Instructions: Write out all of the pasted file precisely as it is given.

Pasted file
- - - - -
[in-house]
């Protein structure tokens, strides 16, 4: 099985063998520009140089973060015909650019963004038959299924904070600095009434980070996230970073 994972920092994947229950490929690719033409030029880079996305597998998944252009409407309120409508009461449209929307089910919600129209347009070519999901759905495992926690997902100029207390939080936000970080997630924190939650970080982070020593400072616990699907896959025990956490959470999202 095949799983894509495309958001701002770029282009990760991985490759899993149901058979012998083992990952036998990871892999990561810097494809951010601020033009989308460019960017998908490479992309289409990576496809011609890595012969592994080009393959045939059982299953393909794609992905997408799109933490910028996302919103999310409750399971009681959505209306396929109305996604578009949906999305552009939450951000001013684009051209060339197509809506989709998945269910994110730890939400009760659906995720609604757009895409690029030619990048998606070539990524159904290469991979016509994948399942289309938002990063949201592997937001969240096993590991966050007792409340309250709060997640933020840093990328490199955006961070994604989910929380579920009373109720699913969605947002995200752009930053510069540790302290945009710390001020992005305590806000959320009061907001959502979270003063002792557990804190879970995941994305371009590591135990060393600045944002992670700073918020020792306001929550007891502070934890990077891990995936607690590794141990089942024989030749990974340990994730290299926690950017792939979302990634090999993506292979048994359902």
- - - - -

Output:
[in-house]
């Protein structure tokens, strides 16, 4: 099985063998520009140089973060015909650019963004038959299924904070600095009434980070996230970073 994972920092994947229950490929690719033409030029880079996305597998998944252009409407309120409508009461449209929307089910919600129209347009070519999901759905495992926690997902100029207390939080936000970080997630924190939650970080982070020593400072616990699907896959025990956490959470999202 095949799983894509495309958001701002770029282009990760991985490759899993149901058979012998083992990952036998990871892999990561810097494809951010601020033009989308460019960017998908490479992309289409990576496809011609890595012969592994080009393959045939059982299953393909794609992905997408799109933490910028996302919103999310409750399971009681959505209306396929109305996604578009949906999305552009939450951000001013684009051209060339197509809506989709998945269910994110730890939400009760659906995720609604757009895409690029030619990048998606070539990524159904290469991979016509994948399942289309938002990063949201592997937001969240096993590991966050007792409340309250709060997640933020840093990328490199955006961070994604989910929380579920009373109720699913969605947002995200752009930053510069540790302290945009710390001020992005305590806000959320009061907001959502979270003063002792557990804190879970995941994305371009590591135990060393600045944002992670700073918020020792306001929550007891502070934890990077891990995936607690590794141990089942024989030749990974340990994730290299926690950017792939979302990634090999993506292979048994359902």